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In the proof of Low-rank approximation by Trefethen & Bau, It is written:

Theorem 5.8 : A is an $m \times n$ Matrix. For every $v$ with $0 \leqslant v \leqslant r$, define $$ A_{v}=\sum_{j=1}^{v} \sigma_{j}u_{j}v_{j}^{*}$$

If $v=p=\min\{m,n\}$, define $\sigma_{v+1} =0$. Then $$\|A-A{v}\|_{2} = \inf_{\substack{B\in C^{m\times n}\\rank(B)\leqslant v}}\| A- B \|_{2} = \sigma_{v+1}.$$ Proof: Suppose there is some B with $rank( B ) \leqslant v $ such that $\| A – B \| _{2} < \| A – A_{v} \|_{2} = \sigma_{v+1}$. Then there is an ($n-v$)-dimensional subpspace $W \subseteq C^{n}$ such that $w \in W => Bw =0$.

Accordingly, for any $w \in W$, we have $Aw = (A-B)w$ and $$ \| Aw \|_{2} = \| (A-B)w \|_{2} \leqslant \|A – B \|_{2} \|w\|_{2} < \sigma_{v+1}\|w\|_{2}.$$

Thus $W$ is an ($n-v$) dimensional subspace where $\| Aw \| < \sigma_{v+1}\|w\|$. But there is a $(v+1)$-dimensional subspace where $\| Aw \| \geqslant \sigma_{v+1}\|w\|$, namely the space spanned by the first $v+1$ right singular vectors of $A$. Since the sum of dimensions of these spaces exceeds $n$, there must be a nonzero vector lying in both, and this is contradiction.

Form what I understood, in the proof it was assumed that there is a B which is a closer approximation of A than $A_{v}$. According to the theorem 5.1 and 5.2 ( shown below) , since the rank of B is at most $v$, then there exists $v$ non-zero values of $\sigma_j$. therefore there is $n-v$ dimensional subspace of $w \in W => Bw = 0$.

Theorem 5.1 : The rank of A is r, the number of nonzero singular values.

Theorem 5.2 : $range(A) = \langle u_{1},…,u_{r}\rangle$ and $null(A) = \langle v_{r+1},…,v_{n} \rangle$

Then it concluded that: $$ \| Aw \|_{2} = \| (A-B)w \|_{2} \leqslant \|A – B \|_{2} \|w\|_{2} < \sigma_{v+1}\|w\|_{2}.$$ $$ \| Aw \|_{2} < \sigma_{v+1}\|w\|_{2}.$$

I cannot follow the reasoning that: There is a $v+1$ -dimensional subspace where $\| Aw \|_{2} \geqslant \sigma_{v+1}\|w\|_{2}$. Then it concluded since the sum of the dimensions, $v+1$ and $n-v$, are summed up to $n+1$, there must be a nonzero vector lying in both and this is contradiction.
Does anyone know the reasoning behind this part? Thanks.

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    $\begingroup$ You want to understand the statement "there is a $v+1$ dimensional subspace where $\| Aw \|_2 \geq \sigma_{v+1} \| w \|_2$"? That is straightforward: choose $w$ from the span of $v_1,\dots,v_{v+1}$, then $Aw=\sum_{i=1}^{v+1} \sigma_i c_i u_i$ where by the Pythagorean theorem $c_i^2$ sum up to $\| w \|^2$. Now $\sigma_i \geq \sigma_{v+1}$ in the sum and so you can conclude with another Pythagorean theorem. $\endgroup$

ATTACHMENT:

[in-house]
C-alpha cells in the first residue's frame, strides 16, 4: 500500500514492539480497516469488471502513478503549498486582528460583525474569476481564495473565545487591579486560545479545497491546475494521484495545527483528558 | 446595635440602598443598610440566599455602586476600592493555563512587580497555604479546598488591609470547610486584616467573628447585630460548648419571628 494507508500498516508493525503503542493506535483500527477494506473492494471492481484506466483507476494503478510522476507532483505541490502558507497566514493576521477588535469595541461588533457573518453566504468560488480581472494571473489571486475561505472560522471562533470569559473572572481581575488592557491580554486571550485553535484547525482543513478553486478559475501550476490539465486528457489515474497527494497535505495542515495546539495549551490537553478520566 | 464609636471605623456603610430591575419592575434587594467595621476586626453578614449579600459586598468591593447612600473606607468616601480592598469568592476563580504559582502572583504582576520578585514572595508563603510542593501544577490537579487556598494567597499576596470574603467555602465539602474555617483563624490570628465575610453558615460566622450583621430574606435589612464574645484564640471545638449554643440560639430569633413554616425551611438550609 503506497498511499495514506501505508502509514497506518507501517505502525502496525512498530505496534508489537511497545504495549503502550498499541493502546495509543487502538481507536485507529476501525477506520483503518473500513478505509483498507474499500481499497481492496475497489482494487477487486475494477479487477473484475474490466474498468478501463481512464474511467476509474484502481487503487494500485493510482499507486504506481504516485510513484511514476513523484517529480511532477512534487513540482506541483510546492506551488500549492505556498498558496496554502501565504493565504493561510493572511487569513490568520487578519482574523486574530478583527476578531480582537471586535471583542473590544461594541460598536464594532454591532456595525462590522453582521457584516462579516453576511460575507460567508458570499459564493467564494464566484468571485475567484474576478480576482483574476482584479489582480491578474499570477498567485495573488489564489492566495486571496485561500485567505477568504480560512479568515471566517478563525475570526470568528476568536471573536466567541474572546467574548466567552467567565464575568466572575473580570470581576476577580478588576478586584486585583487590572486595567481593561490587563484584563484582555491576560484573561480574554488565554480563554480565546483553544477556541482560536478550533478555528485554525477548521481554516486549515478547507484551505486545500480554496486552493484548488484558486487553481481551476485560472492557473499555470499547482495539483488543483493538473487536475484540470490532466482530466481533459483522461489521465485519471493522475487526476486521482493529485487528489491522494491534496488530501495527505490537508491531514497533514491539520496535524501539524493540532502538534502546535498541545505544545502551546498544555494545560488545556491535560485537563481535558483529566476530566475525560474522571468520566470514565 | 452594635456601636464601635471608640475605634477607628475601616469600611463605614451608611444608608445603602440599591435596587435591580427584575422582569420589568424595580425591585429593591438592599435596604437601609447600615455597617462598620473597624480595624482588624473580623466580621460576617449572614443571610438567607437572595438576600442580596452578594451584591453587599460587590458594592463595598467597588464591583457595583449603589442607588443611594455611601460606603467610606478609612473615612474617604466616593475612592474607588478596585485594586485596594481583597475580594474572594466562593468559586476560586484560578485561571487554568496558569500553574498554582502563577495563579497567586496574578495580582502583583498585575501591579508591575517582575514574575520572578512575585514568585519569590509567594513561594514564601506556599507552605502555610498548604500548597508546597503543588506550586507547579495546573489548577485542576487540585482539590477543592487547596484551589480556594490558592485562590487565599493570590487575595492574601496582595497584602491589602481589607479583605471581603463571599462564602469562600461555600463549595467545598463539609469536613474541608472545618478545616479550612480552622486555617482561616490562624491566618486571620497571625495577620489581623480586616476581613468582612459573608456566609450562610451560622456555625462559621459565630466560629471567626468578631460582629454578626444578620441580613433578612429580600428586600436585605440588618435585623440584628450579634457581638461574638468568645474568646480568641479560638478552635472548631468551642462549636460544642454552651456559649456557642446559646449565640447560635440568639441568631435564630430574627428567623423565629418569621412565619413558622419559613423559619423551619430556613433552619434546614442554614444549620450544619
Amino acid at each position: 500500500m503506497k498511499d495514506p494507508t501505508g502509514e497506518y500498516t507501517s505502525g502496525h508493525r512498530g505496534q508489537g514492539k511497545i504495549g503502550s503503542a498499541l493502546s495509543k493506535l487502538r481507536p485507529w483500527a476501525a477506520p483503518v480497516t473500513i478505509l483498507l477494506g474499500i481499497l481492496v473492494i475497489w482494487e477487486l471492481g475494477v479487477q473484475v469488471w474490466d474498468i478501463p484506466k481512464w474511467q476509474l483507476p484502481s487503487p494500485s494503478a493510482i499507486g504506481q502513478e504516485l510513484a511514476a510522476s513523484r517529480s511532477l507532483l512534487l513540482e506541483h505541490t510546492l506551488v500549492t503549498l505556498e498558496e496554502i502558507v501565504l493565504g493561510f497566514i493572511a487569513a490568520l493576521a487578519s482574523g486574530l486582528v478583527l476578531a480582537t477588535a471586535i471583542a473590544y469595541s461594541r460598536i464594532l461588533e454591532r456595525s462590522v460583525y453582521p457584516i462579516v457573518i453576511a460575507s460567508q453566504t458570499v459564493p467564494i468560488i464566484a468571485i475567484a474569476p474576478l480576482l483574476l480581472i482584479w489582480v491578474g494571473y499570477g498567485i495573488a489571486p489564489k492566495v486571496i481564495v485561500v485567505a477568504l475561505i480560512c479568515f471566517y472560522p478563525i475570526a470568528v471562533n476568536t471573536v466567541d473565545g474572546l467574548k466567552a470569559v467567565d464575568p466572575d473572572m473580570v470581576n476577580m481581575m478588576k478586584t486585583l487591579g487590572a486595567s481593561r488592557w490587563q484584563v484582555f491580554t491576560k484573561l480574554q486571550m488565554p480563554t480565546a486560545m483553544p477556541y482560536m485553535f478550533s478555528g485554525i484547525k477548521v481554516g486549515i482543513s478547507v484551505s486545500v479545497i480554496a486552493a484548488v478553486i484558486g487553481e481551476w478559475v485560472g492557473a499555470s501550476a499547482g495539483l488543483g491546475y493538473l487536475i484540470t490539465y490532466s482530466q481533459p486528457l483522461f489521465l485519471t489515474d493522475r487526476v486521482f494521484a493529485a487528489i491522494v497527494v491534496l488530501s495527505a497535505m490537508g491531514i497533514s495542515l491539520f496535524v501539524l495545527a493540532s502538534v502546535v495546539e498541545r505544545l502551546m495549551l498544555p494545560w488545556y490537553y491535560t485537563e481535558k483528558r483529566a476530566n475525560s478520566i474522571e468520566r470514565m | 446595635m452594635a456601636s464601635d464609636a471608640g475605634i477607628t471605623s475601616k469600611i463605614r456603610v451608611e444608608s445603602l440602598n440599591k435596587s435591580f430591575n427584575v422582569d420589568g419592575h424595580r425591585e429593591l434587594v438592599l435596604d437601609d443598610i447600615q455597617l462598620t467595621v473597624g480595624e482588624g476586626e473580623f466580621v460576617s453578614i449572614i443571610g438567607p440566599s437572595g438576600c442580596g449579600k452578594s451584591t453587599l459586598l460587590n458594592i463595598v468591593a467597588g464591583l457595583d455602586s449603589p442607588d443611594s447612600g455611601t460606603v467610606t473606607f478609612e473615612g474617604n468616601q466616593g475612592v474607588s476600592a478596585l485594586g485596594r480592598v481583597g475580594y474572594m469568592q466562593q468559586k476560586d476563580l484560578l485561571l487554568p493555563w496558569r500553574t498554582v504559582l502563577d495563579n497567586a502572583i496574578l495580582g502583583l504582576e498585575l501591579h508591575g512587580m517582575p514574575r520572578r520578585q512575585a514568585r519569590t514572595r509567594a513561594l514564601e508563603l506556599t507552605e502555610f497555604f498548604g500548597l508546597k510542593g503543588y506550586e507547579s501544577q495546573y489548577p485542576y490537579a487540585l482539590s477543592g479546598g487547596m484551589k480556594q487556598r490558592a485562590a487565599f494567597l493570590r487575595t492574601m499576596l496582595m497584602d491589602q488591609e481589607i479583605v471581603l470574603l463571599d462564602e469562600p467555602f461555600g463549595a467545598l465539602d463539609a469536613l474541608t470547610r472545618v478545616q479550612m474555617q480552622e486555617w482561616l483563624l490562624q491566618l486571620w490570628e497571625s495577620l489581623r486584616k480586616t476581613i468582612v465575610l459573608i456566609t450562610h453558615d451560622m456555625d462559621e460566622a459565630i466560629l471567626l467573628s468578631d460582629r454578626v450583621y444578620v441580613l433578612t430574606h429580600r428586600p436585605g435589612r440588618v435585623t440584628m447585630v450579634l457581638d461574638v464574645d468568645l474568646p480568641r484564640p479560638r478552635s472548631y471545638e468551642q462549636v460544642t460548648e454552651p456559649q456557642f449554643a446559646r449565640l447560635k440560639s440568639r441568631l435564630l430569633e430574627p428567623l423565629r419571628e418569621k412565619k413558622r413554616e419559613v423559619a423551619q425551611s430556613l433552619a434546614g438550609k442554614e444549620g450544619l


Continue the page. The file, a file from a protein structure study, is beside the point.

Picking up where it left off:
– Ian
    Jun 1, 2016 at 19:48
  • $\begingroup$ Is there anything else unclear? If not then I will write this up into an answer. $\endgroup$
    – Ian
    Jun 1, 2016 at 19:48
  • $\begingroup$ @lan Thanks for your answer. You wrote that $w$ from the span of $v_{1}, ...v_{v+1}$, but in the proof it assumed that $w \in W$ and it is $n-v$-dimensional. $\endgroup$
    – Crimson
    Jun 1, 2016 at 19:55
  • $\begingroup$ Yes, that is the contradiction. You have a $v+1$ dimensional subspace where a thing happens, and a $n-v$ dimensional subspace where that thing doesn't happen. So these need to be disjoint except for the zero vector. But then the space would have to be at least $n+1$ dimensional, which it isn't. $\endgroup$
    – Ian
    Jun 1, 2016 at 20:03
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    $\begingroup$ Let $w=\sum_{i=1}^{v+1} c_i v_i$ for any sequence of coefficients $c_i$ not all zero. Then $Aw=\sum_{i=1}^{v+1} \sigma_i c_i u_i$. By the Pythagorean theorem, $\| w \|^2=\sum_{i=1}^{v+1} c_i^2$. Again by the Pythagorean theorem, $\| Aw \|^2=\sum_{i=1}^{v+1} \sigma_i^2 c_i^2 \geq \sigma_{v+1}^2 \sum_{i=1}^{v+1} c_i^2 =\sigma_{v+1}^2 \| w \|^2$. This means you can't have $w \in W$, but at the same time, it can't happen that there are no nonzero vectors in common between $W$ and this span, because of dimension considerations. $\endgroup$
    – Ian
    Jun 1, 2016 at 20:17

1 Answer 1

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Let $v_1,\dots,v_{v+1}$ be the first $v+1$ right singular vectors, and let $w=\sum_{i=1}^{v+1} c_i v_i$ for any sequence $c_i$ not all zero. Then by the definition of the SVD, $Aw=\sum_{i=1}^{v+1} \sigma_i c_i u_i$. The orthogonality of the right and left singular vectors lets us use the SVD to find that $\| w \|^2=\sum_{i=1}^{v+1} c_i^2$ and $\| Aw \|^2=\sum_{i=1}^{v+1} \sigma_i^2 c_i^2$. Since the singular values are sorted we have $\| Aw \|^2 \geq \sigma_{v+1}^2 \sum_{i=1}^{v+1} c_i^2 = \sigma_{v+1}^2 \| w \|^2$.

In the context of the proof this means that we have a $v+1$ dimensional subspace which is disjoint (except for the zero vector) from a $n-v$ dimensional subspace $W$. But this is impossible because the whole space has dimension $n$.

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